Charcoal: As I said earlier, charcoal sales were up implying more cookouts while charcoal grill sales were down. In recent years, charcoal grills have made something of a comeback. Charcoal grills have a longer lifespan than gas grills (currently lasting about 3 1/2 years according to HPBA) and this durability means fewer grill sales in the long run and of course since most charcoal grills sell for considerably less money, less profit. With Weber dominating the charcoal grill market few companies want to get into this market so there is little new here this year. The only charcoal grill change from Weber is the Weber 22 1/2" One-Touch Platinum Charcoal Grill. This is basically a deluxe version of the standard 22 1/2" kettle that sells around $300. If you consider that Weber has a 26 1/2" for the same price and the much better featured performer for $50 more I suggest you don't buy this new charcoal grill, but one of these others instead.
Pellet Grills: When Traeger, the most recognized name in pellet cookers shipped their manufacturing to China they created a problem for themselves. Complaints began to pile up about a decline in the product and this opened a hole that is quickly being filled by a number of companies. About 50 miles from the factory that used to make Traeger grills is the new MAK Grills. While I have been assured that there is no connection between these two MAK Grills went so far as to pick up Traeger's old spokesperson Bruce Bjorkman as PR and marketing manager for their new line. Also hitting the market recently is the new Memphis Pro Pellet Grills from Hearthland Products. According to one source I talked with 70,000 pellet grills shipped last year. While still a small segment of the overall barbecue market it is a growing one and "made in the USA" seems to be a main feature of many of these new entries including the MAK grill and the Memphis Pro.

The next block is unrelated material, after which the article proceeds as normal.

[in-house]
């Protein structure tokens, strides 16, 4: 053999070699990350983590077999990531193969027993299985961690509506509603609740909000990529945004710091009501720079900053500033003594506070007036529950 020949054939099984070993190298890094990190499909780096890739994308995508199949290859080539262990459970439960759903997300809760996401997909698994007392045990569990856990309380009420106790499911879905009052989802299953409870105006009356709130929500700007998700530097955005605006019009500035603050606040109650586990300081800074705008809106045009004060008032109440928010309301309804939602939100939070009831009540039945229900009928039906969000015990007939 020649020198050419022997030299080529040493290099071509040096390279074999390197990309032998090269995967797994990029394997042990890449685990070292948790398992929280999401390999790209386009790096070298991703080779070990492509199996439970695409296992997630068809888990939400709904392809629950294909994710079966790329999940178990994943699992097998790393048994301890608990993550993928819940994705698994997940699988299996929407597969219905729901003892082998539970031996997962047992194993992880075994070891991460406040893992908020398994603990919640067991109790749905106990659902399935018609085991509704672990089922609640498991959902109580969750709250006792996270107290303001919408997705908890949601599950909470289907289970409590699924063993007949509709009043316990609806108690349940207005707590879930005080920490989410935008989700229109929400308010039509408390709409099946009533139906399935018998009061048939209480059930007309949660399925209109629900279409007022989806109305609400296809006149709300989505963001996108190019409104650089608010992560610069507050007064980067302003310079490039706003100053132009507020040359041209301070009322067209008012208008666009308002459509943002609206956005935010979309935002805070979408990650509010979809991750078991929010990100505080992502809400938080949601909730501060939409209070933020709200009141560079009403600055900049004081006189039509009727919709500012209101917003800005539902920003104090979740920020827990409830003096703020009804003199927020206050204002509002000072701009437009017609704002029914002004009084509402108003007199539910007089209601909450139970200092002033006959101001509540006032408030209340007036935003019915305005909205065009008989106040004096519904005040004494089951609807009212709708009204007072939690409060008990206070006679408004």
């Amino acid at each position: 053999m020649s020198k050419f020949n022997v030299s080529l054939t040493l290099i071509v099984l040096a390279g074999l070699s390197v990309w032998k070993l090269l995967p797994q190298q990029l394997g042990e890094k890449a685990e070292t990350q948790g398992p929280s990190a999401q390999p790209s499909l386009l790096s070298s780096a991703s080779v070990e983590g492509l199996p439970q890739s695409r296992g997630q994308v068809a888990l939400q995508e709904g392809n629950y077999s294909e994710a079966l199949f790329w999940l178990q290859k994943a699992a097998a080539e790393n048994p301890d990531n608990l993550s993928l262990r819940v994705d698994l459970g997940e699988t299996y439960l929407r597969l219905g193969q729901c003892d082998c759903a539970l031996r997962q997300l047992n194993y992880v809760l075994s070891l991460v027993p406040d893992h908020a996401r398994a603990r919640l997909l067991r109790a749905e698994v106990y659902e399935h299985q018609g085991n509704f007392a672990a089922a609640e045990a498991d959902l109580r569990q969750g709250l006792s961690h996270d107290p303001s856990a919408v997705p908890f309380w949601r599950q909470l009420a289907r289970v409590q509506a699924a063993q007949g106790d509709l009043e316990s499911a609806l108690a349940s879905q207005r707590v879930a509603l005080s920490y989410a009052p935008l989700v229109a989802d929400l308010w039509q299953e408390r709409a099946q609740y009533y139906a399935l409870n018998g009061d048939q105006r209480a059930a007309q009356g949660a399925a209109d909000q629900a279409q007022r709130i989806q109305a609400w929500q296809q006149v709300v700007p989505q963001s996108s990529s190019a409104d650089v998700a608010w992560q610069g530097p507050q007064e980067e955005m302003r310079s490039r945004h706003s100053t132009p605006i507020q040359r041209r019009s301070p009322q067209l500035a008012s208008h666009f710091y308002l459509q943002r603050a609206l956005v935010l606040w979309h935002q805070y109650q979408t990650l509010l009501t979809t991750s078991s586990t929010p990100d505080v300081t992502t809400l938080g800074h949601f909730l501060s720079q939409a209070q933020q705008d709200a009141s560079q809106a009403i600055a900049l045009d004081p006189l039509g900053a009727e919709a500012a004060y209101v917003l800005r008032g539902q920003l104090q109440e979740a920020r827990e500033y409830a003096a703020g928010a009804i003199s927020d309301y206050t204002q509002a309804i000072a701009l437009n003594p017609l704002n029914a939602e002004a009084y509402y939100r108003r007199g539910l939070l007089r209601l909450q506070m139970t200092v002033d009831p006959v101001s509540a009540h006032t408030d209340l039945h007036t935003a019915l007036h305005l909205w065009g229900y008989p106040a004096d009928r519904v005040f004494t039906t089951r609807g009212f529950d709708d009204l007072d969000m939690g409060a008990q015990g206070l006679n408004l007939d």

Smokers: It has been a tough year for smoker sales as well, but not as bad as it has been for gas grills. True barbecue continues to gain popularity and with TV shows like BBQ Pitmasters there is more and more exposure. While the major manufacturers continue to treat smokers as a sideline, smoker specialty companies are out there and making inroads. Thanks in part to BBQ Pitmasters, Jambo Pits has become a big name in the business. Several barbecue insiders I've talked with name the Jambo smoker as the smoker to have on the competition circuit and it would seem that many people are sporting these units for more than just competitions. Recently I was at an event where BBQ legend Candy Weaver of BBQr's Delight was showing off her customized, pellet powered Jambo Smoker. A beautiful rig that she obviously takes great pride in. Of course these full sized rigs don't come cheap. The J-3 starts around $7,500 and the J-5 at around $12,000. But just recently Jamie Geer, founder and pit builder of Jambo has introduced a patio grill for $375.